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D-Day for Rhodes statue

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The fate of the statue of Cecil John Rhodes on the University of Cape Town’s upper campus will be decided on Wednesday, with the institution’s Council set to act on a recommendation by the university’s Senate that the statue be moved.

On March 27, the university said in a statement that its Senate had “voted overwhelmingly in favour of recommending to Council that the statue of Cecil Rhodes be moved when Council holds its special sitting on Wednesday, 8 April 2015”.

“The proposal states that the Senate recommends that the Rhodes statue be removed from the campus permanently; that it be handed over to the government heritage authorities for safe custody; and that the statue should be boarded up with immediate effect until it is removed from the campus.”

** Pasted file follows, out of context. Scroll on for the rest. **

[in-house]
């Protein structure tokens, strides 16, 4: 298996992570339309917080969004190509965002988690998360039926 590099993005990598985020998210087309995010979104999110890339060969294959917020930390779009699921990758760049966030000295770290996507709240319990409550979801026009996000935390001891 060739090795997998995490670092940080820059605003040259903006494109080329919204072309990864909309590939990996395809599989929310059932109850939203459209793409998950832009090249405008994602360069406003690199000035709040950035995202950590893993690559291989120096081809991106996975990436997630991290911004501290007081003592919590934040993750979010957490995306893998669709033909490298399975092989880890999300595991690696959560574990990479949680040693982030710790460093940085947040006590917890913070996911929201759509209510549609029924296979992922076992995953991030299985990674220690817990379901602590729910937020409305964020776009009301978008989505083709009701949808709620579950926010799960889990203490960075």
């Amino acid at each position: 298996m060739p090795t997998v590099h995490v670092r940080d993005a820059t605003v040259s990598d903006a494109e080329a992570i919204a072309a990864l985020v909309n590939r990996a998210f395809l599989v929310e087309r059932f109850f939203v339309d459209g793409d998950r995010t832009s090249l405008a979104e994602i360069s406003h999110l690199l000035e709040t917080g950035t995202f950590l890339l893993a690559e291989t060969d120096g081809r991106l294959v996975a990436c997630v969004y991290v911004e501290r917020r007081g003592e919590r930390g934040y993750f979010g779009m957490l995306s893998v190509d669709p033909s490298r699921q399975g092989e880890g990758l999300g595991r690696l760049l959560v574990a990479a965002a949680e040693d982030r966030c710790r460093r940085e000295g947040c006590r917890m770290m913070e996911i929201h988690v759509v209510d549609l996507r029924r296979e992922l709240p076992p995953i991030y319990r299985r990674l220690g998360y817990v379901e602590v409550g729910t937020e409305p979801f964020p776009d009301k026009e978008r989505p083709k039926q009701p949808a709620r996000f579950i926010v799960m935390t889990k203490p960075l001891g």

The Senate’s recommendation followed weeks of protests by UCT students and the #RhodesMustFall campaign on social media, initially sparked by student Chumani Maxwele throwing sewage over the statue on March 9.

The debate on the presence of colonial-era statues has since spread countrywide, providing impetus on a wider debate on transformation and redress in South Africa since the end of apartheid.

Since the statue of Rhodes was targeted, several other statues around the country have drawn the ire of those who felt they should be removed.

Last week, the Economic Freedom Fighters in the Eastern Cape torched the War Memorial statue in Uitenhages Market Square, with the party later claiming responsibility for damaging another statue in the area over the weekend, this time dismantling the Horse Memorial in Port Elizabeth.

In Pretoria, the Paul Kruger statue in Church Square was targeted by the EFF’s local chapter over the Easter weekend, with green paint splashed upon it. News24

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